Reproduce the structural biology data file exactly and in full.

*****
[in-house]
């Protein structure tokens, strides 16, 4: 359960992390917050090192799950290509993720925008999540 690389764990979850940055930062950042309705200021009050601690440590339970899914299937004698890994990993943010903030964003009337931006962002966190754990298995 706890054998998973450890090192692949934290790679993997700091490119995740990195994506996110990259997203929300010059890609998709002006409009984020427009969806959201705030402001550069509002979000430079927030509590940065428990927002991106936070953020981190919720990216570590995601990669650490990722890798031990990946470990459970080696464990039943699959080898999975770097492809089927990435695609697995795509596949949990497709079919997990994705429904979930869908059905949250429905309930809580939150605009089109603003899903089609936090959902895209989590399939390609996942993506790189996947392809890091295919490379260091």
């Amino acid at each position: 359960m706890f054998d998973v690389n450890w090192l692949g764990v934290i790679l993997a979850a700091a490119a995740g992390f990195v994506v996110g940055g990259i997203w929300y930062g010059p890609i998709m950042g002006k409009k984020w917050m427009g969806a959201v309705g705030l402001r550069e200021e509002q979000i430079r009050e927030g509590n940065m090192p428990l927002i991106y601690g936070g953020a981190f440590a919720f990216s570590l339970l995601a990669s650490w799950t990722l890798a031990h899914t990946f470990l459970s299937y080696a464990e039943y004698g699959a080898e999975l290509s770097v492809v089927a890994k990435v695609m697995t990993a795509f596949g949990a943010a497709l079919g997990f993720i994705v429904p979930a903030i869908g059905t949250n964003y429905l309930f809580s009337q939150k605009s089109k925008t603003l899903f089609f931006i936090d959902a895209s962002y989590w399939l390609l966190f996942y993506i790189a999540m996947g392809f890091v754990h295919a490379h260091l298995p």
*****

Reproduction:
[in-house]
């Protein structure tokens, strides 16, 4: 359960992390917050090192799950290509993720925008999540 690389764990979850940055930062950042309705200021009050601690440590339970899914299937004698890994990993943010903030964003009337931006962002966190754990298995 706890054998998973450890090192692949934290790679993997700091490119995740990195994506996110990259997203929300010059890609998709002006409009984020427009969806959201705030402001550069509002979000430079927030509590940065428990927002991106936070953020981190919720990216570590995601990669650490990722890798031990990946470990459970080696464990039943699959080898999975770097492809089927990435695609697995795509596949949990497709079919997990994705429904979930869908059905949250429905309930809580939150605009089109603003899903089609936090959902895209989590399939390609996942993506790189996947392809890091295919490379260091």
């Amino acid at each position: 359960m706890f054998d998973v690389n450890w090192l692949g764990v934290i790679l993997a979850a700091a490119a995740g992390f990195v994506v996110g940055g990259i997203w929300y930062g010059p890609i998709m950042g002006k409009k984020w917050m427009g969806a959201v309705g705030l402001r550069e200021e509002q979000i430079r009050e927030g509590n940065m090192p428990l927002i991106y601690g936070g953020a981190f440590a919720f990216s570590l339970l995601a990669s650490w799950t990722l890798a031990h899914t990946f470990l459970s299937y080696a464990e039943y004698g699959a080898e999975l290509s770097v492809v089927a890994k990435v695609m697995t990993a795509f596949g949990a943010a497709l079919g997990f993720i994705v429904p979930a903030i869908g059905t949250n964003y429905l309930f809580s009337q939150k605009s089109k925008t603003l899903f089609f931006i936090d959902a895209s962002y989590w399939l390609l966190f996942y993506i790189a999540m996947g392809f890091v754990h295919a490379h260091l298995p």